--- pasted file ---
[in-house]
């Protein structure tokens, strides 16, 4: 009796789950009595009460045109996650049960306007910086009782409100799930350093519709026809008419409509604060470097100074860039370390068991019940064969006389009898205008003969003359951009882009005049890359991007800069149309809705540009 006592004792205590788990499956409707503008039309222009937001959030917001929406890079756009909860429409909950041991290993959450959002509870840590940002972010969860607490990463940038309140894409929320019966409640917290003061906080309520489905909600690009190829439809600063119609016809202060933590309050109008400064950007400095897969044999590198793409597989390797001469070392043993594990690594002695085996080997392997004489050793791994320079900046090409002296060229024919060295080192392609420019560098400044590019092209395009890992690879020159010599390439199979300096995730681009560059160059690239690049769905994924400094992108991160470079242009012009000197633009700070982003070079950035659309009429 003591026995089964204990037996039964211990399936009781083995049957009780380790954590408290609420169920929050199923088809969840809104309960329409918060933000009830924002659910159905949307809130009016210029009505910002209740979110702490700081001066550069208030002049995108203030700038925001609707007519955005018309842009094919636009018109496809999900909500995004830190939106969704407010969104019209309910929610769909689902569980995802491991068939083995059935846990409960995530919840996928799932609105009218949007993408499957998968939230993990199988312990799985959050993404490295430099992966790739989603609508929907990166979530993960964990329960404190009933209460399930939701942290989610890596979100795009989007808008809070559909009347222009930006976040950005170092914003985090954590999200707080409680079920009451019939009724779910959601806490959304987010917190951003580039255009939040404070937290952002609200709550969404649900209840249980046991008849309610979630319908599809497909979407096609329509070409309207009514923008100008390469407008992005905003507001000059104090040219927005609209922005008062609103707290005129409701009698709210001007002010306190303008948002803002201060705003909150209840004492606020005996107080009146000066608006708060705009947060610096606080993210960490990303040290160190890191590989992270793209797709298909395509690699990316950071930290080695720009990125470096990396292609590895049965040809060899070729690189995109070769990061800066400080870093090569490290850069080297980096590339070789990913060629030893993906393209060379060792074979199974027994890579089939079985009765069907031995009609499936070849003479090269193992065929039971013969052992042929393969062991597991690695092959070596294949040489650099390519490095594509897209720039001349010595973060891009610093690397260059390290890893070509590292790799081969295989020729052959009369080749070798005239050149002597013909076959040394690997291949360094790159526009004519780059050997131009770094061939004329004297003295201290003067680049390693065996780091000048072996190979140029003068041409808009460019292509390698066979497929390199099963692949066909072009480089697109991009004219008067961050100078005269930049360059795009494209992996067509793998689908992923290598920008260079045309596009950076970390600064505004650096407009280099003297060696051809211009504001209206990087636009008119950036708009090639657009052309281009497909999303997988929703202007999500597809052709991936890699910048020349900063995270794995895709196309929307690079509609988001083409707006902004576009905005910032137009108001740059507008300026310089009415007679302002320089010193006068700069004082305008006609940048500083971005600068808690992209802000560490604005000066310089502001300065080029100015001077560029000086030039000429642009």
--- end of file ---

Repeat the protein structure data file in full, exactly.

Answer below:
[in-house]
């Protein structure tokens, strides 16, 4: 009796789950009595009460045109996650049960306007910086009782409100799930350093519709026809008419409509604060470097100074860039370390068991019940064969006389009898205008003969003359951009882009005049890359991007800069149309809705540009 006592004792205590788990499956409707503008039309222009937001959030917001929406890079756009909860429409909950041991290993959450959002509870840590940002972010969860607490990463940038309140894409929320019966409640917290003061906080309520489905909600690009190829439809600063119609016809202060933590309050109008400064950007400095897969044999590198793409597989390797001469070392043993594990690594002695085996080997392997004489050793791994320079900046090409002296060229024919060295080192392609420019560098400044590019092209395009890992690879020159010599390439199979300096995730681009560059160059690239690049769905994924400094992108991160470079242009012009000197633009700070982003070079950035659309009429 003591026995089964204990037996039964211990399936009781083995049957009780380790954590408290609420169920929050199923088809969840809104309960329409918060933000009830924002659910159905949307809130009016210029009505910002209740979110702490700081001066550069208030002049995108203030700038925001609707007519955005018309842009094919636009018109496809999900909500995004830190939106969704407010969104019209309910929610769909689902569980995802491991068939083995059935846990409960995530919840996928799932609105009218949007993408499957998968939230993990199988312990799985959050993404490295430099992966790739989603609508929907990166979530993960964990329960404190009933209460399930939701942290989610890596979100795009989007808008809070559909009347222009930006976040950005170092914003985090954590999200707080409680079920009451019939009724779910959601806490959304987010917190951003580039255009939040404070937290952002609200709550969404649900209840249980046991008849309610979630319908599809497909979407096609329509070409309207009514923008100008390469407008992005905003507001000059104090040219927005609209922005008062609103707290005129409701009698709210001007002010306190303008948002803002201060705003909150209840004492606020005996107080009146000066608006708060705009947060610096606080993210960490990303040290160190890191590989992270793209797709298909395509690699990316950071930290080695720009990125470096990396292609590895049965040809060899070729690189995109070769990061800066400080870093090569490290850069080297980096590339070789990913060629030893993906393209060379060792074979199974027994890579089939079985009765069907031995009609499936070849003479090269193992065929039971013969052992042929393969062991597991690695092959070596294949040489650099390519490095594509897209720039001349010595973060891009610093690397260059390290890893070509590292790799081969295989020729052959009369080749070798005239050149002597013909076959040394690997291949360094790159526009004519780059050997131009770094061939004329004297003295201290003067680049390693065996780091000048072996190979140029003068041409808009460019292509390698066979497929390199099963692949066909072009480089697109991009004219008067961050100078005269930049360059795009494209992996067509793998689908992923290598920008260079045309596009950076970390600064505004650096407009280099003297060696051809211009504001209206990087636009008119950036708009090639657009052309281009497909999303997988929703202007999500597809052709991936890699910048020349900063995270794995895709196309929307690079509609988001083409707006902004576009905005910032137009108001740059507008300026310089009415007679302002320089010193006068700069004082305008006609940048500083971005600068808690992209802000560490604005000066310089502001300065080029100015001077560029000086030039000429642009």